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Acclaimed Pianist Mitsuko Uchida Inaugurates Concert Series Honoring Rudolf Serkin

 Marlboro, Vt.—Internationally acclaimed pianist Mitsuko Uchida launches the concert series, “A Tribute to Rudolf Serkin,” in celebration of Marlboro’s newly-opened Serkin performing arts center and in honor of the man who inspired it, Rudolf Serkin. Nicknamed by critics as “the high priestess of Mozart,” Uchida will perform an all-Mozart program on Sunday, November 13 at 7:00 p.m. in Ragle Hall in Marlboro College's new Rudolf and Irene Serkin Center for the Performing Arts.

Throughout out her musical career, Uchida has emphasized the ideal balance between intellectual rigor and expression. Uchida, co-director of the Marlboro Music Festival, is especially known for her interpretation of Mozart, but she celebrates the work of many composers including Bach, Beethoven, Schubert, Schumann, Debussy, Schönberg, Berg and Webern. She has also collaborated with contemporary masters such as Harrison Birtwistle.

“[Uchida] uses a lightness of touch and approach as if she were playing on an instrument more like what Mozart would have had, rather than its modern, sturdy descendent,” says Patsy Morita in the All Music Guide. “...the listener can easily hear Mozart the symphonist or opera composer just by the way Uchida voices and balances the music under her hands."

Currently Artist-in-Residence with the Cleveland Symphony Orchestra, Uchida has also directed and performed Mozart concerti with the Berlin Philharmonic Orchestra, the Chicago Symphony Orchestra, the Camerata Salzburg Orchestra, the London Symphony Orchestras and the Chamber Orchestra of Europe. She has worked closely with Jeffrey Tate, Kurt Sanderling, Pierre Boulez, Seiji Ozawa, Esa-Pekka Salonen, Sir Charles Mackerraas, Mark Steinberg and tenor Ian Bostridge. Among her recordings are Debussy’s etudes, the complete Beethoven concertos with composer Kurt Sanderling, Mozart’s sonatas (which won the 1989 Gramaphone Award), Schönberg’s concertos with Pierre Boulez and Schubert’s complete sonatas. Uchida was awarded the Royal Philharmonic Society’s Instrumentalist Award in 2003. An active supporter of the Borletti-Butoni Trust, she is a passionate advocate for young musicians.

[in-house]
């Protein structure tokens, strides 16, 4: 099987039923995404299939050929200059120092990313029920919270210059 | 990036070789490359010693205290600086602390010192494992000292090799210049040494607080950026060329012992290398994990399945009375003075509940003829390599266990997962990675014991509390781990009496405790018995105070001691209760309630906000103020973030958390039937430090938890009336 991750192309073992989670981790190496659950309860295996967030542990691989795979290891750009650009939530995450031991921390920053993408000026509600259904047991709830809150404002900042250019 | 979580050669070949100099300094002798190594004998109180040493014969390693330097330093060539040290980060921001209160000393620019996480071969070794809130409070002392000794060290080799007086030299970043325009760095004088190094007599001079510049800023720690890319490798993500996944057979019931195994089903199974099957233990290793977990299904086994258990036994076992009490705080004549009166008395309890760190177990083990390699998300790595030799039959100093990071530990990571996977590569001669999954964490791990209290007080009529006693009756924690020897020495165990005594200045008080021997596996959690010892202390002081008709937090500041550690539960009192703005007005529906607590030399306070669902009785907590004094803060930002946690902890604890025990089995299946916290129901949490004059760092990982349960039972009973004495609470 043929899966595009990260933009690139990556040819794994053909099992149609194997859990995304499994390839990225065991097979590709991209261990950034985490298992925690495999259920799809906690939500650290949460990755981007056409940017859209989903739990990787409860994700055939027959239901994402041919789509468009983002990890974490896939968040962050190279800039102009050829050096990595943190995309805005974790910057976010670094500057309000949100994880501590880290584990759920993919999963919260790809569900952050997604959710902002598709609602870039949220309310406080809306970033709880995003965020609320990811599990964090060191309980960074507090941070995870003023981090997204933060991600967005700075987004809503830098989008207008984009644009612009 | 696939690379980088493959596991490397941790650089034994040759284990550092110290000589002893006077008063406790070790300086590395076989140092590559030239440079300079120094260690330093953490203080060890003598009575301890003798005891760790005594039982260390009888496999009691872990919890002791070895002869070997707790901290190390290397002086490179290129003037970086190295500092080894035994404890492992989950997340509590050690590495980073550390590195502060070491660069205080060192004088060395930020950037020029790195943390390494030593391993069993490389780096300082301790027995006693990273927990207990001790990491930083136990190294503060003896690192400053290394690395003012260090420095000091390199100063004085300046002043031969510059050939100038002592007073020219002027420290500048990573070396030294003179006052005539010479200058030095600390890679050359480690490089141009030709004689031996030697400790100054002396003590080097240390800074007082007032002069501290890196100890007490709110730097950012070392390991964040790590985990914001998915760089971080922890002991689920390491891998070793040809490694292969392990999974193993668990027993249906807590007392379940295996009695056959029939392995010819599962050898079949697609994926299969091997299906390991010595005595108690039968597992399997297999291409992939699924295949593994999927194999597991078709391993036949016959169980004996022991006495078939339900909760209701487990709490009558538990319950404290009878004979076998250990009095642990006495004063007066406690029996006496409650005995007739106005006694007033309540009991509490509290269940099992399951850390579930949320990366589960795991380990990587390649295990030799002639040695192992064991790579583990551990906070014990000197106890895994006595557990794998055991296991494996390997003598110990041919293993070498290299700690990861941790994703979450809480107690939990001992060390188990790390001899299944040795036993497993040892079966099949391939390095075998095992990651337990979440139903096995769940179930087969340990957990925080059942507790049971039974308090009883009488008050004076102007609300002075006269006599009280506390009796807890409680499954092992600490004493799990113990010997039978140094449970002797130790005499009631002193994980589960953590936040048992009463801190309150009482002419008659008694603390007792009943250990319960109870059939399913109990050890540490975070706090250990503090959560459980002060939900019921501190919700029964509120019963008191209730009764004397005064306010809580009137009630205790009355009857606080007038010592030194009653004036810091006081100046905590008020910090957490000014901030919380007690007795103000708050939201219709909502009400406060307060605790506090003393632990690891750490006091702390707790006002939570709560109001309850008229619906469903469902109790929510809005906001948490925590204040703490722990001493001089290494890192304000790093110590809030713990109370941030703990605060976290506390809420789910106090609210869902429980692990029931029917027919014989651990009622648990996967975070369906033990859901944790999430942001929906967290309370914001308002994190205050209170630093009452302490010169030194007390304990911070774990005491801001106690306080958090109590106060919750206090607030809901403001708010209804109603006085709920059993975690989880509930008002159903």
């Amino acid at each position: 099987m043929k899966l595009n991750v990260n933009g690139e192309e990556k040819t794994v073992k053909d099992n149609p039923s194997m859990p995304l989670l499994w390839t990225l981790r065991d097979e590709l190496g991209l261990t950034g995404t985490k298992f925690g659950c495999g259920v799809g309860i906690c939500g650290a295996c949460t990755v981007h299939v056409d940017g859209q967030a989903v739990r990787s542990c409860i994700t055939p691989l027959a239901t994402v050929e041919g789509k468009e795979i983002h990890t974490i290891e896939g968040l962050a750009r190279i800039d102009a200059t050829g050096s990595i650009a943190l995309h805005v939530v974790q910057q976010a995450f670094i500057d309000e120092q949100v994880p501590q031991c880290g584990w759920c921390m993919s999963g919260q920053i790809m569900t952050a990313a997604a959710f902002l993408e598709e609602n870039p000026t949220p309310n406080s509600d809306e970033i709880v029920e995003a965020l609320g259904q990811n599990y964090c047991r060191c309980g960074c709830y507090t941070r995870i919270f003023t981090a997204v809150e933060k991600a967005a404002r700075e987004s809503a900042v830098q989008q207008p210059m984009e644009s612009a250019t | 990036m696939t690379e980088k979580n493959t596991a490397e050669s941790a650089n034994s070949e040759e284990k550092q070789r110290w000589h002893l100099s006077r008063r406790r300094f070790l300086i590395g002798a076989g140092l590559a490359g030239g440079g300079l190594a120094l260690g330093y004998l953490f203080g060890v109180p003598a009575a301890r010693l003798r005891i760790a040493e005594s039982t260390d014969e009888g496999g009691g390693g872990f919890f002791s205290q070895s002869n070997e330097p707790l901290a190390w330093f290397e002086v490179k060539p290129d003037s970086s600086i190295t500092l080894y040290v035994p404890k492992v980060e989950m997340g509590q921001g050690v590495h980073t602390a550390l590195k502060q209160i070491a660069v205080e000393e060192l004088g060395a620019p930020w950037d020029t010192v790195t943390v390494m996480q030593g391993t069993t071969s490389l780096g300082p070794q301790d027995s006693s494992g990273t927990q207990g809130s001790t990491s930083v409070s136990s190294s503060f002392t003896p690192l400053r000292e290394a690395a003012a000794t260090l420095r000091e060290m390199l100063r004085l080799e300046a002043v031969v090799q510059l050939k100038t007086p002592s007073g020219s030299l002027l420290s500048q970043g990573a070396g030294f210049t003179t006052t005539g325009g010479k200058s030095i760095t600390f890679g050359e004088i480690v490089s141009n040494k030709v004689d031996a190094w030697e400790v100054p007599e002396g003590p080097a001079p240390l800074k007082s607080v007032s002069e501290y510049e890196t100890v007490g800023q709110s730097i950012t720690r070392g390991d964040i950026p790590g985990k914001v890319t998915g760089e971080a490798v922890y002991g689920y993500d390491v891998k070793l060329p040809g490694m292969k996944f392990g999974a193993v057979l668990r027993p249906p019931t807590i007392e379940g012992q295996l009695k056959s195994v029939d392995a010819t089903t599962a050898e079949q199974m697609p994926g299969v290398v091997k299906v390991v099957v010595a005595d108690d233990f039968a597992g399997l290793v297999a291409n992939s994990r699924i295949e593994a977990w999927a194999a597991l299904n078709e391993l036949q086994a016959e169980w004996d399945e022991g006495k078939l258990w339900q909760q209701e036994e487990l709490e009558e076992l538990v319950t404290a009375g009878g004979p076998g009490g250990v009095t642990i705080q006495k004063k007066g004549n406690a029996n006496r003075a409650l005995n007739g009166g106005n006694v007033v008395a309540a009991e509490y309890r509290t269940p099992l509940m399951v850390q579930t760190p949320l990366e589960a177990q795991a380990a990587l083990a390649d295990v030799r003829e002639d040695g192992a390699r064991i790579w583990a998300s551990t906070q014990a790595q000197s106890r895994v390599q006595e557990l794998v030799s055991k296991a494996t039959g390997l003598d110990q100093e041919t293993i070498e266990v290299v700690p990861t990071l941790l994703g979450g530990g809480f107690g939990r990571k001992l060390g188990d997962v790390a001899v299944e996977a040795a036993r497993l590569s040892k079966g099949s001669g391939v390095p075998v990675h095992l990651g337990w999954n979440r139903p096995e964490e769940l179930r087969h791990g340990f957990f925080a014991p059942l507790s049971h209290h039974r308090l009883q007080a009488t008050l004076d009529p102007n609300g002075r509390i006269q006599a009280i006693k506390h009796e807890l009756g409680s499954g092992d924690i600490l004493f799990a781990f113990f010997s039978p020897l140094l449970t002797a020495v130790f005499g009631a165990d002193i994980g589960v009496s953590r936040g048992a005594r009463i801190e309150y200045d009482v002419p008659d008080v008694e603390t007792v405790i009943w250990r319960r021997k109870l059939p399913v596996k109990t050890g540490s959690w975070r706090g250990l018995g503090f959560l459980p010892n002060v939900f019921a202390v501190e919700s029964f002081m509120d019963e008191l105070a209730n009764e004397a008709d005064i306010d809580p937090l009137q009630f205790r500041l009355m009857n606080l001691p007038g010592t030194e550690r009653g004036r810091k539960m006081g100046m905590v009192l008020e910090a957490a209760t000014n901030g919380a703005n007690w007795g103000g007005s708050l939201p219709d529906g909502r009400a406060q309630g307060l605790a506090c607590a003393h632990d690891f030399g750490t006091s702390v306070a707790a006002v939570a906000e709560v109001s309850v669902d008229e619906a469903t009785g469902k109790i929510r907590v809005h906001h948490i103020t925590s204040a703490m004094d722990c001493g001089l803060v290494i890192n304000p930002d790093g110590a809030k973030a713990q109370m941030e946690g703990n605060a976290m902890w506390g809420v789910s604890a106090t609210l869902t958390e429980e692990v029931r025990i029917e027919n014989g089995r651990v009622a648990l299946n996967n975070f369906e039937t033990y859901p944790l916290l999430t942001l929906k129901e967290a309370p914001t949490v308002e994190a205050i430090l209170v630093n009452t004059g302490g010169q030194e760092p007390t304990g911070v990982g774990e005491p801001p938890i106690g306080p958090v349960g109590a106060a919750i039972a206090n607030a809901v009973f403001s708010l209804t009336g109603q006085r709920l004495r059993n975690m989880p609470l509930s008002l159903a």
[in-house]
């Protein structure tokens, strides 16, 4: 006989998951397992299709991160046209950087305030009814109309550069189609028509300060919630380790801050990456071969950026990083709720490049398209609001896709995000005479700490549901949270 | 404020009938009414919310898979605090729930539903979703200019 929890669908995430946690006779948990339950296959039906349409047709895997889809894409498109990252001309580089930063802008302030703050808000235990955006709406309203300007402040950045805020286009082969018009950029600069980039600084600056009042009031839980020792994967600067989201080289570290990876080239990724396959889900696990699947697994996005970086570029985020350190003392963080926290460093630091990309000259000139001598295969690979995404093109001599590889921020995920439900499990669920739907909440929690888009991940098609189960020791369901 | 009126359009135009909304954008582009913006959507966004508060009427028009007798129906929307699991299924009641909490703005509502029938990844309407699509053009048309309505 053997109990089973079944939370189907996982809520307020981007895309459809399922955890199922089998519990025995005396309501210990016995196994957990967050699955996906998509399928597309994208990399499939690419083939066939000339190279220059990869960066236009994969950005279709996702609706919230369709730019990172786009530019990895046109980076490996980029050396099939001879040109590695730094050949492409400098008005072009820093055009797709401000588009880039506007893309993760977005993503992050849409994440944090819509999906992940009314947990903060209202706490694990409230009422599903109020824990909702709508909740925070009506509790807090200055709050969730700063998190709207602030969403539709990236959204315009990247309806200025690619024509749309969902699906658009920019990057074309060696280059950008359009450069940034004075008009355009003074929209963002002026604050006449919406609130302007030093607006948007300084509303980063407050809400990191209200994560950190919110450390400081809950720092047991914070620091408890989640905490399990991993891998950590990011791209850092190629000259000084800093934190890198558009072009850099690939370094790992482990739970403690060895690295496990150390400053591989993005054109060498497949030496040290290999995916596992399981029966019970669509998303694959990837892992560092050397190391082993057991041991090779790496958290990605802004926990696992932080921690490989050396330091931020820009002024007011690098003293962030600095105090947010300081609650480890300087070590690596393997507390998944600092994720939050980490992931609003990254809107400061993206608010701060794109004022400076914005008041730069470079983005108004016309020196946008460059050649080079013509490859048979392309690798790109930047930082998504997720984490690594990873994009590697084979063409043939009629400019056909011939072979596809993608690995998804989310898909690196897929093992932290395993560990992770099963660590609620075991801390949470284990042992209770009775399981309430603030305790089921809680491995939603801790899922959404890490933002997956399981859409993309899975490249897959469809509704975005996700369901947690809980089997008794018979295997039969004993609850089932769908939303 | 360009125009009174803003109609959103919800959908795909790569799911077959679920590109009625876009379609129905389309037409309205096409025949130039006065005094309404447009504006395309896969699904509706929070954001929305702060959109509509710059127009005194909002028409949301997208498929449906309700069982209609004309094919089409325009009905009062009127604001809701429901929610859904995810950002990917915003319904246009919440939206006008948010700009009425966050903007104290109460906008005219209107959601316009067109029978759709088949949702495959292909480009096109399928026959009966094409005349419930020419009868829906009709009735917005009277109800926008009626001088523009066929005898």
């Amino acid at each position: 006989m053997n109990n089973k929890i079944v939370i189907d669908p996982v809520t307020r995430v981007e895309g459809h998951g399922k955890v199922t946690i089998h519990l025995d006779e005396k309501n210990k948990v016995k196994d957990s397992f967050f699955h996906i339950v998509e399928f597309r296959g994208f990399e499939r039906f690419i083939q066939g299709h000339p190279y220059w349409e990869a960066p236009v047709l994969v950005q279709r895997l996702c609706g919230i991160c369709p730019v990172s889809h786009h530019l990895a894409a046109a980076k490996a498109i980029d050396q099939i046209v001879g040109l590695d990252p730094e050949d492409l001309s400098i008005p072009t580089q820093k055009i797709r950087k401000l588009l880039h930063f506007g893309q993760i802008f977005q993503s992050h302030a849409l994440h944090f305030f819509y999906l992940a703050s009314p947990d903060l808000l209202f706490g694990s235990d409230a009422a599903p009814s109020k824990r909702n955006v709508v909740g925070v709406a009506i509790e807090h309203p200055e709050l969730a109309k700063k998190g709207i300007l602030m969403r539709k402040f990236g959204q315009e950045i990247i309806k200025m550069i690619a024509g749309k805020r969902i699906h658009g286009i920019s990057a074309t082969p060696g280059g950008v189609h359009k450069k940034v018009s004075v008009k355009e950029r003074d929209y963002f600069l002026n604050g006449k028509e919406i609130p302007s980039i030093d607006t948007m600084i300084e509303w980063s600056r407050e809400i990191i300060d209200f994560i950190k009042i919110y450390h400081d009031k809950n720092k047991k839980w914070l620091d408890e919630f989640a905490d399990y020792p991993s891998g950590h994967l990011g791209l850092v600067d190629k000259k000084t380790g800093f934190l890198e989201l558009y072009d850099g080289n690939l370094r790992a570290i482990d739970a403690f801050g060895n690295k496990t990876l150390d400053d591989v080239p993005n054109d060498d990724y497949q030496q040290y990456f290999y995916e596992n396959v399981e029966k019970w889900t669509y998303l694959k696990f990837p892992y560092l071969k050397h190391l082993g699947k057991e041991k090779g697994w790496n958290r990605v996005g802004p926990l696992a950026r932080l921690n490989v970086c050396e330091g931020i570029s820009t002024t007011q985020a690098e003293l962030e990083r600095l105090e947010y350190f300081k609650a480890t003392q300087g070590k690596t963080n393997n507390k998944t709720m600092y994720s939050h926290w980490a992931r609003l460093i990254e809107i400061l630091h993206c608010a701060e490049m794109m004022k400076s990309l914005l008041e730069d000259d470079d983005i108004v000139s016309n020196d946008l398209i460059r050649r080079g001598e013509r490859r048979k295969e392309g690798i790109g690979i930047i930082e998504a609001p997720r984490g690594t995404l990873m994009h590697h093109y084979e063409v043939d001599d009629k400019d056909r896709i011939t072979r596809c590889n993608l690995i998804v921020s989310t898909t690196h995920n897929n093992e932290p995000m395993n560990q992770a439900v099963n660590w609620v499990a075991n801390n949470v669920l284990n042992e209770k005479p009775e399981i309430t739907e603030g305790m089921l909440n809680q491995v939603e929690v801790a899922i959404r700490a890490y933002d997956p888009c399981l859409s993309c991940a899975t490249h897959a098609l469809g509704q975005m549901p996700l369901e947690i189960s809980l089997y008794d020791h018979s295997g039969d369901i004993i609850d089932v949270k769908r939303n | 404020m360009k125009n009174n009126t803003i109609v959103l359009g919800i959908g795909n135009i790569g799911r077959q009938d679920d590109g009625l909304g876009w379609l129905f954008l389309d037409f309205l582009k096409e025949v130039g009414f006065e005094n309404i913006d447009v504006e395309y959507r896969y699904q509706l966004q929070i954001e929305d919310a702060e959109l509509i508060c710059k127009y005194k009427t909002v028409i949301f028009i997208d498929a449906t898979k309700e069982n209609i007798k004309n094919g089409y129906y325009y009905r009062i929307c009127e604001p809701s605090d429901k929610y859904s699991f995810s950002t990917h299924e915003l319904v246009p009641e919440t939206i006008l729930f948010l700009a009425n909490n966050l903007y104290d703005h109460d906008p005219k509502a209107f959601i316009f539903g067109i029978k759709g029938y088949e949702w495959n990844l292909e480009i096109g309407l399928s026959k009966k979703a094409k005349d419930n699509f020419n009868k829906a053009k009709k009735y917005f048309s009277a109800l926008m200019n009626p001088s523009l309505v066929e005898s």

Uchida first began playing before the age of four, studied with Richard Hauser in Vienna, and left for the London musical scene when she was 20. She made her name with a recital series of Mozart sonatas at Wigmore Hall in London in 1982. After recording the complete Mozart piano concertos, Uchida began to diversify her repertoire. Having performed for decades, she has found that balance is needed in both music and living. “If you keep the balance right, nothing is better than a musician’s life,” Uchida says in an interview with Brian Hunt. “Sometimes I’m asked if I would pay to give concerts, and I would--but instead they pay me. Aren’t I lucky!”

Tickets are no longer available for this concert; future concerts in the series will feature pianists Richard Goode, Claude Frank and Cecile Licad. For more information, please contact Elena Sharnoff at 802-251-7644.

Founded in 1946, Marlboro College offers undergraduate education in the liberal arts and, since 1997, graduate study focused on Internet technologies. Its 330 undergraduate students enjoy an 8:1 student-faculty ratio, a voice in governing the community and individualized courses of study on a 350-acre campus in the hills of southern Vermont. Marlboro has been selected as one of 40 Colleges that Change Lives. (http://www.marlboro.edu/news/promotional/change_lives.html).

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